There is no guarantee the court fight will end in an extended deadline, however. Over the past month, the Navajo Nation, which is one of the largest tribes in the U.S. and dwarfs other tribes in New Mexico by size, has nudged upward the number of people who have responded to the census, with responses rising from 10% in late July to 19% this week. But that’s significantly lower than its 53.6% goal, presented on the New Mexico Indian Affairs Department website. The expedited census deadline comes as the Nation is still recovering from the pandemic, after months of curfews and lockdowns during which census workers weren’t able to canvas rural and often remote Navajo communities.
Kelly Maestas starts each weekday the same way, cranking up a school bus parked at the Cuba Independent School District bus barn.The sun has already risen over the San Pedro mountains in the Santa Fe National Forest. But on Friday morning a smoggy haze lingers over this rural redoubt of New Mexico thanks to the Medio fire just north of Santa Fe, the Pine Gulch Fire in Colorado or any of the 90 large fires in California.
A few years ago Maestas traded in a big rig for the school bus. Rather than bustling with students, however, it’s empty save for a few dozen bags of meals and school assignments for the kids on his route.Over several hours, Maestas will stop 65 times — each stop a home of a student or students who attend Cuba’s schools — racking up 112 miles.These days Maestas and 10 other bus drivers are an integral component of the Cuba school district’s response to a global pandemic that mingles old-timey itinerant circuit-riding with 21st-century tech.Every day, the 11 bus drivers put close to 900 miles on their vehicles delivering food and education kits to the district’s more than 500 students who have yet to return to the classroom and in many cases, can not access the internet from home. Because so many Cuba students lack sufficient broadband or cellular service, the school district, which is larger than the state of Rhode Island, has distributed to every student special bracelets armed with a built-in USB-drive. Students use them to download lessons when they drive to an internet hotspot.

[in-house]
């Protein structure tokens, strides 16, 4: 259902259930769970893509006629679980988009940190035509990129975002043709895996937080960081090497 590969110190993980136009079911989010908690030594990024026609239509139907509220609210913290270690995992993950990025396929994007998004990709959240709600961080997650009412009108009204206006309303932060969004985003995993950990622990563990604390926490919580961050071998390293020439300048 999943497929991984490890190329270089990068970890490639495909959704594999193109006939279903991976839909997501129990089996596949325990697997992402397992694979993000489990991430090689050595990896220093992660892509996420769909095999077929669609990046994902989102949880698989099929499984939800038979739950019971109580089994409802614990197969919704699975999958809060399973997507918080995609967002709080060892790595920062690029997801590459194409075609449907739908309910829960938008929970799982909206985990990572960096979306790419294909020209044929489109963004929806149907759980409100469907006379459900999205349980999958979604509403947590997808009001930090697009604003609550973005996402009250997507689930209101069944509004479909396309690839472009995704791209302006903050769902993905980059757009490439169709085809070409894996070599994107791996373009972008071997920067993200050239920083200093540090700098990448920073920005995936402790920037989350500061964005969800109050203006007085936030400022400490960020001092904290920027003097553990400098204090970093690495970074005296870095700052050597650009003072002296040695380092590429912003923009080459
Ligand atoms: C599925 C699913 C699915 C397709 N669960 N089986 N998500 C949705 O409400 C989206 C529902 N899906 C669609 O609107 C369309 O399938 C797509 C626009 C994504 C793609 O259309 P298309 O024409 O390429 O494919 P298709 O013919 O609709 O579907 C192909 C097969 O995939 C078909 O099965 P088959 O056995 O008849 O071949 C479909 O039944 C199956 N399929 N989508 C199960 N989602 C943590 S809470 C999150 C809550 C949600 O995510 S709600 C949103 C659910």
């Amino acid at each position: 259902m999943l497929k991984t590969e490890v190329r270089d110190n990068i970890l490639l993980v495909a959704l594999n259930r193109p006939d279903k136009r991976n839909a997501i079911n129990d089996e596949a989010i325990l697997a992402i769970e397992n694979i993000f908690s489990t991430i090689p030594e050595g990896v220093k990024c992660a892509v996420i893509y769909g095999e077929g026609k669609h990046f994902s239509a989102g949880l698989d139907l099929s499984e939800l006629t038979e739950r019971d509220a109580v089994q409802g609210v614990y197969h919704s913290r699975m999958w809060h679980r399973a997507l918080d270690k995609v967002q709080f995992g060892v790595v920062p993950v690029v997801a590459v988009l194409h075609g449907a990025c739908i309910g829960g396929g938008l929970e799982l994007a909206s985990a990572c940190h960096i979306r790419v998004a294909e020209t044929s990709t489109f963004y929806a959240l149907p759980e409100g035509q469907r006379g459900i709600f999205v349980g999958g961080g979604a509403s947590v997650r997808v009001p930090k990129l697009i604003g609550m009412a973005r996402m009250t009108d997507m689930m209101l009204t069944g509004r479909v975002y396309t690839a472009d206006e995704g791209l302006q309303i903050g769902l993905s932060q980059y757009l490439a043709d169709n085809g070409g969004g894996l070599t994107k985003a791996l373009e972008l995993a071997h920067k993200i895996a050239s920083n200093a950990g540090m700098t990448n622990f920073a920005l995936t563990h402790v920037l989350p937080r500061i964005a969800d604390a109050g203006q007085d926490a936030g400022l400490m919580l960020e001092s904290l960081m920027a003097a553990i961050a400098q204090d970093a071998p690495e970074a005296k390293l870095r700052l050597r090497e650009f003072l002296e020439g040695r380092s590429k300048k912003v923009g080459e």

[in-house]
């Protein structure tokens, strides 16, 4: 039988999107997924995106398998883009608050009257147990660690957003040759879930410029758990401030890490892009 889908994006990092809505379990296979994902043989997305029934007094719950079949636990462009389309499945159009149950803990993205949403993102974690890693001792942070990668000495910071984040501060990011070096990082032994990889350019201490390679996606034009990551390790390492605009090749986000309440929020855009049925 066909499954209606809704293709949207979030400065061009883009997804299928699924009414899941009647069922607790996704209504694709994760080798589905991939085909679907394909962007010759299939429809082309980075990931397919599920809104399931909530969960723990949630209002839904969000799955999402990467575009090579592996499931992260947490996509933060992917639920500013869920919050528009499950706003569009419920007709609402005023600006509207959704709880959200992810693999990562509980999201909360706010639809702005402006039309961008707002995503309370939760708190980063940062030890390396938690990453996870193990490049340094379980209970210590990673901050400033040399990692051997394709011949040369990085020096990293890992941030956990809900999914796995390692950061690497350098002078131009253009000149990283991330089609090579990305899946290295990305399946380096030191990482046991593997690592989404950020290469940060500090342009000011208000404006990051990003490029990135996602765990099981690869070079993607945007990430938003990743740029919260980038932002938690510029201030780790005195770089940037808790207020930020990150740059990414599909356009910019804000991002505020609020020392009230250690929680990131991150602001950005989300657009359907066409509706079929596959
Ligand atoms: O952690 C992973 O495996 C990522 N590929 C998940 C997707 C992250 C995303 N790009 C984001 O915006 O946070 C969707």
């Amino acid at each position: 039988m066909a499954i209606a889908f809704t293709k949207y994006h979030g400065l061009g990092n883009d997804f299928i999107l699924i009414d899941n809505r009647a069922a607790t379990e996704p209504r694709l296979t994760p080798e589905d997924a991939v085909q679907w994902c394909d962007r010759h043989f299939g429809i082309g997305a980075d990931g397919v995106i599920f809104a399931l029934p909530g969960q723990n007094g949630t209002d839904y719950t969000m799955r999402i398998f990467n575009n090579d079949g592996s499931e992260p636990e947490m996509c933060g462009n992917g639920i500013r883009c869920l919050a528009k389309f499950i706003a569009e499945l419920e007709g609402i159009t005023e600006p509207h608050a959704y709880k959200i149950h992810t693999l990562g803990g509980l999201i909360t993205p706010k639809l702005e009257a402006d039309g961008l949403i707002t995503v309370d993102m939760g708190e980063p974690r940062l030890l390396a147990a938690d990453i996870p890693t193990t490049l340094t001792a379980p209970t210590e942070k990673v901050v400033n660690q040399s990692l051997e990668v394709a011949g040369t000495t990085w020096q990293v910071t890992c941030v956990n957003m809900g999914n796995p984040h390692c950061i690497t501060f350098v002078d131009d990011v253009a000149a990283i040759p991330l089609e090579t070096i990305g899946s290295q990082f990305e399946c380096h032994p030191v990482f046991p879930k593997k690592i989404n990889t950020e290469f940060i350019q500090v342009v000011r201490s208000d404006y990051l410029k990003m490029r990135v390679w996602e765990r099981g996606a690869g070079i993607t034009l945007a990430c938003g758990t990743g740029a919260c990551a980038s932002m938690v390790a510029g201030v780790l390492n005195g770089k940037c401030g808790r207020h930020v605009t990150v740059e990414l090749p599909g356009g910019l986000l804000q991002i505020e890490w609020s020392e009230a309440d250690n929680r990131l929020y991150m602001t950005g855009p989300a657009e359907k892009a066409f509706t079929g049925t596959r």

About 30 toddlers had already arrived on July 13 for their day at the UNM Children’s Campus when Daniela Baca learned someone who visited the center regularly had tested positive for COVID-19.
Within an hour, the facility had emptied out and she had contacted the state health department. “We needed to stop accepting children,” she said. “We switched gears into making sure that we notified families what was going on.”
By mid-day, Baca had shifted her focus from caring for children to working with a pandemic rapid response team composed of workers from several state agencies. The team tested all staff and children that came into contact with the person infected by the virus, sanitized every inch inside and outside. They also tried to find out every person the infected person might have come into contact to prevent the spread at other locations.
New Mexico’s tribal communities suddenly find themselves in a rush to reorganize their plans to ensure a complete census count after federal authorities on Monday abruptly moved the deadline up by a month, from the end of October to September 30.
“We have pretty much lost a month of time to be able to gain that accurate count in our communities,” Ahtza Dawn Chavez, Executive Director of the Native American Voters Alliance Education Project, which heads up the New Mexico Native Census Coalition, told state leaders on Tuesday during a legislative hearing at the Roundhouse in Santa Fe. “Our average self response rate is just over 30 percent, we have a lot of work to do going forward.”
American Indian leaders across the country have reacted strongly to the news. In a joint statement issued Wednesday, national Native organizations said they were “deeply alarmed and concerned with this unwarranted and irresponsible decision.” “Our tribal nations and tribal communities have been ravaged by COVID-19, and an extension of the Census enumeration period was a humane lifeline during an unprecedented global health catastrophe that provided critically needed additional time to tribal nations to ensure that all of everyone in their communities are counted,” the statement said.In a separate statement, U.S. Rep. Deb Haaland, D-NM, who made history in 2018 as one of two indigenous women elected to Congress, said changing the deadline “flies in the face of Director (Steven) Dillinghan’s promise to me that he understood the importance of meeting our needs.”
The once-a-decade census count provides population numbers that determine to a large degree how much public money flows to tribes and other communities through federal, state and local funding programs. The new deadline threatens to increase chances for an undercount in tribal communities that currently have a response rate far below the national rate of 63%.